In August, Johnny & ICON rode the Alcan 5000 on two Triumph Tiger 800XCs on an epic adventure from Seattle to the Arctic Circle and over into Alaska.
Race Day Five
Our day began with a TSD at Long Lake, just out of town that offered some challenging terrain. We took some extra time to blast through the forest, take some shots, and just enjoy the scenery. It was lake after lake as we headed to Fish Lake. We arrived at the destination and were maybe 1/4 mile from the shore. What next?
After A quick convo via the Scala Riders, we charged to the water, with Ernie out in front ahead of us. Ernie gave us his commentary on the lakebed as he went. That narration went from “all clear” to “STOP, DONT COME DOWN HERE” as he buried his bike “Turkish” to her axles. It was a bit of a project getting her out, but once again the team rallied as we moved her 3″ – 6″ at a time with one man on each corner, Levin, Sanders, Scheff and Vigil did the “1-2-3” count to heave-ho we her out. It’s not all wheelies and high-fives on an ICON shoot. Sometimes it’s mud, cold water and having to work our asses off to un-stick part of the team. Off the race path, it would have been a little tricky calling AAA.
Once we got Ernie back on dry land, we jammed 200+ miles on Highway 2 heading north. We stopped at a killer roadside hospitality station for fuel plus cinnamon rolls and coffee for six. A tour bus rolled up as we were leaving, our timing was spot on. Even in the wilderness, sometimes you have to beat the crowd.
We’d had a good rainstorm that day, but our bodies stayed dry, and have thus far the whole trip thanks to our ICON Raiden gear. Even when we were in ankle deep water digging Ernie’s bike out, we still managed to keep ourselves out of the cold and wet.
We arrived In Dawson City, did some scouting on the ferry we’d ride the next, and got to The Eldorado Hotel just in time to get a proper meal before the kitchen closed. Dawson city is like going back in time 100 years. The sky, the mountains, the bikes and the smiles are all big here. Everywhere we go, the locals have been super friendly and enthusiastic about our journey, and this was just as true in Dawson City. Everywhere we’d go people were curious about our machines and their pilots.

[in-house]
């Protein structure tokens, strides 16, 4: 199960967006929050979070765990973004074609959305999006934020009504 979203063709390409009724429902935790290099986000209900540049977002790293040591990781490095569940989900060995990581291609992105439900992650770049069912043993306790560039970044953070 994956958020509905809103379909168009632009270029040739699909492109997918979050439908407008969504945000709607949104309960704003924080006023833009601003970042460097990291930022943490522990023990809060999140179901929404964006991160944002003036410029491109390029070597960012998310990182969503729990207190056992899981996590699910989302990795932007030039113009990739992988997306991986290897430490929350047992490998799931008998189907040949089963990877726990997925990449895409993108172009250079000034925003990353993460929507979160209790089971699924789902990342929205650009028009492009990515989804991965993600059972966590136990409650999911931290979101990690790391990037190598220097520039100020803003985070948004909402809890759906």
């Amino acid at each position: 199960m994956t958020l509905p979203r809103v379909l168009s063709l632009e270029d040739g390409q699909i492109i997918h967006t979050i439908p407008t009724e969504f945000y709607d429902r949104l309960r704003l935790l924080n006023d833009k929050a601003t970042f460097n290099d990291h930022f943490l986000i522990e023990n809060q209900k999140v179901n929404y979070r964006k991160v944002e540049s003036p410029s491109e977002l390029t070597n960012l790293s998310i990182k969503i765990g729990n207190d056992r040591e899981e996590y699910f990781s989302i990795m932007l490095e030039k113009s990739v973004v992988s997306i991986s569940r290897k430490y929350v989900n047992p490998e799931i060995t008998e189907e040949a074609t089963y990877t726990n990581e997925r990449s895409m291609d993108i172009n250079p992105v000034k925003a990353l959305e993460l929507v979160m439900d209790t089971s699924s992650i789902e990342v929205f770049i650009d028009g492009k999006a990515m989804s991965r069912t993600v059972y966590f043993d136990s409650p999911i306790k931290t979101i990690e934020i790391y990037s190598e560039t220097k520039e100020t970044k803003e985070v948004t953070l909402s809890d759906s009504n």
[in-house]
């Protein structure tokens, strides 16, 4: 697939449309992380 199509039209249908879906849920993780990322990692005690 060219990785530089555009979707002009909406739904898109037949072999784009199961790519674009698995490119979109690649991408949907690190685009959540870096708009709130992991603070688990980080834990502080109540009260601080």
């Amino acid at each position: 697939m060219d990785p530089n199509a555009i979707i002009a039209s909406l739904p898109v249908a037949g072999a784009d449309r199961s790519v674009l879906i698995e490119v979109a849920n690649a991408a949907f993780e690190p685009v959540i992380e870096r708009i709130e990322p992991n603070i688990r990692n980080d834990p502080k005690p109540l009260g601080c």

As we turned in for the night, our spirits were high and our machines were still going strong. We were ready for day six.
Race Days Six
On day six we rallied from Dawson City, Yukon, BC, to Fairbanks, Alaska. Beyond just its seeming 100 years time warp, Dawson City was such a special destination. It was still daylight at 11:00 PM, for instance, and in that nearly midnight sun the town was still rocking. The bars were packed and music filled the air.
One of the challenges I run into when I do these race events is simply tempering my excitement. No matter the town, it’s tough having to choose between my very strong desire to go rock with the local nightlife the my very real need to get a good night’s rest to insure success the following day. Dawson City tempted me big time. Yet I still made it to bed at a reasonable hour.
The next day our crew headed to the ferry by 9:00 AM. The morning fog was thick, so we kept our speed down. At speeds over 50mph, our visibility was less than 100 yards. As we rode up the mountain from the river the fog broke, the sun came out and we were treated to an amazing sight. We were looking down at the clouds beneath us while we blasted across the Top of the World Highway. Simply stunning.
We rallied 408 miles on Race Day Six, most of it on two-lane highway. Yet the non-slab parts of the day were incredible. We stopped to play in a construction area, and made an amazing run through the forest. We also rode a nice piece of two-track trail that shadowed the highway. Yet for all that off-road goodness, it was The Top of the World Highway that floored us. It was a real treat. The sky was SO BIG. Best of all, the weather was perfect.
Next stop: Coldfoot, Alaska and on to the Arctic Circle.